Publications and Research

Document Type

Presentation

Publication Date

Summer 8-22-1994

Abstract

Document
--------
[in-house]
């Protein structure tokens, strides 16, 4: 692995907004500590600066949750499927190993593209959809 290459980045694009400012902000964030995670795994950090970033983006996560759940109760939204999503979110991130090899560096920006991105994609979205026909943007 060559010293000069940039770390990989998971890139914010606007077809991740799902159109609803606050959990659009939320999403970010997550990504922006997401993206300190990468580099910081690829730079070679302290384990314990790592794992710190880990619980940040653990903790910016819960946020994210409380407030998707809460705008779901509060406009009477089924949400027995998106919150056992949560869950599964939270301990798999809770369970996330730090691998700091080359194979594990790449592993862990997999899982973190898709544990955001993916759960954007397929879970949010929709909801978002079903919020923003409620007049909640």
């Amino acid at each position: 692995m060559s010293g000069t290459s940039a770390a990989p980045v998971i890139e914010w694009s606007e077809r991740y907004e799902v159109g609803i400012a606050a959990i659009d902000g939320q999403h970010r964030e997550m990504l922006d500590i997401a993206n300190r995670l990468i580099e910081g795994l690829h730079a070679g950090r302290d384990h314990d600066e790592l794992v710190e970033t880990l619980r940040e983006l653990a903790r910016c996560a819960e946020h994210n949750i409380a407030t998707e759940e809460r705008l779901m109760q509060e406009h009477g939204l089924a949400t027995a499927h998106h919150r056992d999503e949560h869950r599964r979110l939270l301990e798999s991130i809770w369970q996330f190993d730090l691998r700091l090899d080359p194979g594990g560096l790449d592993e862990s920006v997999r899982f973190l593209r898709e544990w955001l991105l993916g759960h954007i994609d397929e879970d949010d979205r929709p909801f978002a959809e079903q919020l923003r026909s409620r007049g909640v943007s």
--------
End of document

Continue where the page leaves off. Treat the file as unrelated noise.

The ceaseless growth of chemical information has created a need for chemical professionals who can organize and disseminate this vast knowledge. If you like to read, enjoy being in a library, or like to work with information on computers, you may want to consider a career in chemical information. While only a small fraction of chemists choose this nontraditional career, they have found fulfillment in many different roles. Chemical information scientists and librarians using the powerful computerized databases now available either provide chemists and other research scientists the information they need, or teach researchers and students how to use these electronic tools. Abstracters, indexers, and computer specialists make the knowledge and data of chemistry accessible. Publishers employ chemists as editors and as producers and marketers of printed and electronic products. Many chemists who had anticipated careers in the laboratory have instead found gratification in one of these roles.

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